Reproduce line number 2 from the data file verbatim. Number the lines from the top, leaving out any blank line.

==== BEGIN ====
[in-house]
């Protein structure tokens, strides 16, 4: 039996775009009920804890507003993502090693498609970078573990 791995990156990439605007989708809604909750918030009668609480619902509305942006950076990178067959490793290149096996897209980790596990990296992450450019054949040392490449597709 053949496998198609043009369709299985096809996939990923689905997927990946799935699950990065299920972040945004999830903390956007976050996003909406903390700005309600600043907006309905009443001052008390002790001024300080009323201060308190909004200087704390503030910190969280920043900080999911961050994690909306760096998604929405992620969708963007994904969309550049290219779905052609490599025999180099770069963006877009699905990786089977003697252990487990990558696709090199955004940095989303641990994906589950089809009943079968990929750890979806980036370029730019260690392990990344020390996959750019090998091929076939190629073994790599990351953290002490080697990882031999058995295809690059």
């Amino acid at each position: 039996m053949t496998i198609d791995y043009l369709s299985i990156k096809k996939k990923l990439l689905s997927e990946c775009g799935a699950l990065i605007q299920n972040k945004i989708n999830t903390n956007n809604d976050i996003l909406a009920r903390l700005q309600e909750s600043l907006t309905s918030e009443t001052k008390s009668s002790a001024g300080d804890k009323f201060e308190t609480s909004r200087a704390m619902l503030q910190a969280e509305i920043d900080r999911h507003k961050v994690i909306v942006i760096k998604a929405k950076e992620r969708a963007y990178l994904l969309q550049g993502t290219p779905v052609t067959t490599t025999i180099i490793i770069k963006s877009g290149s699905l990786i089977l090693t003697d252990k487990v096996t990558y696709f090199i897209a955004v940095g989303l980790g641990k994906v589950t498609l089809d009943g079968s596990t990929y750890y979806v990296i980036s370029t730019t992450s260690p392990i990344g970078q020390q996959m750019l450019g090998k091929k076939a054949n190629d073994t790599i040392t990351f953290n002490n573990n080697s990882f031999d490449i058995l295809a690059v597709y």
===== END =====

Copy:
């Protein structure tokens, strides 16, 4: 039996775009009920804890507003993502090693498609970078573990 791995990156990439605007989708809604909750918030009668609480619902509305942006950076990178067959490793290149096996897209980790596990990296992450450019054949040392490449597709 053949496998198609043009369709299985096809996939990923689905997927990946799935699950990065299920972040945004999830903390956007976050996003909406903390700005309600600043907006309905009443001052008390002790001024300080009323201060308190909004200087704390503030910190969280920043900080999911961050994690909306760096998604929405992620969708963007994904969309550049290219779905052609490599025999180099770069963006877009699905990786089977003697252990487990990558696709090199955004940095989303641990994906589950089809009943079968990929750890979806980036370029730019260690392990990344020390996959750019090998091929076939190629073994790599990351953290002490080697990882031999058995295809690059």